Since the launch, nearly 630 teachers – those at public and private institutions, tutors and those who home-school youth – have completed the survey, offering valuable information about what type of resources are most needed and most valued, Kaochar said. The team will analyze the responses with plans to pursue publication.
More than 80 percent of the respondents use Google, Yahoo and other popular search engines, to locate educational resources.
"They are using the mainstream, general purpose search engines we all use for all sorts of purposes," Kaochar said.
"This indicates that that no Web site or portal has yet taken the mantle for the one-stop-shop for educational resources."
Kaochar also noted that about 63 percent of respondents said they use Wikipedia.com and nearly 60 percent also use Discovery Education and YouTube.com. A smaller percentage, about 34 percent, use TeacherTube.com.
"More and more educators are turning to other venues for teaching instead of the traditional textbook-style teaching," Kaochar said, noting that the survey indicates that the top three resources respondents use are reference resources, videos and interactive activities.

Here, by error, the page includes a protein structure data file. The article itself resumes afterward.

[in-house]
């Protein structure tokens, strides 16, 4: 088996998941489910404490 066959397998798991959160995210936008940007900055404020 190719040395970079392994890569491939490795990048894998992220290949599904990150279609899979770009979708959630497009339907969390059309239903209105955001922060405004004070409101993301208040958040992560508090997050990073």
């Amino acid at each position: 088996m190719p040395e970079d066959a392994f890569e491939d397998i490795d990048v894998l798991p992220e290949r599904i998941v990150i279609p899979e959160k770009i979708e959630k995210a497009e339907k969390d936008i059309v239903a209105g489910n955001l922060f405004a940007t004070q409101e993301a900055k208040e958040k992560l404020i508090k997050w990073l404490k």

"This shows that teachers want to move away from only textbook-based learning because frankly, today's generation of students are exposed to so much more visual and interactive stimuli that it is no surprise that they prefer to learn from more hands-on, visually exciting and interactive resources," she added.
This does not mean that textbooks are no longer important but rather that they are one of several different types of resources used today for learning and teaching. And educators are using these resources frequently, Kaochar added.
For instance, survey results show that more than 75 percent of the survey respondents use online resources on a daily or weekly basis.
"All this information put together indicates to us there is a need for a one-stop-shop for educational resources where teachers – and students – can go to find reliable resources quickly," Kaochar said.
"We are designing our portal such that it will be very simple and intuitive to navigate," she said. "We are moving away from a one-size-fits-all approach to education. If we can get this system up and running, the potential will be amazing."
UA computer science department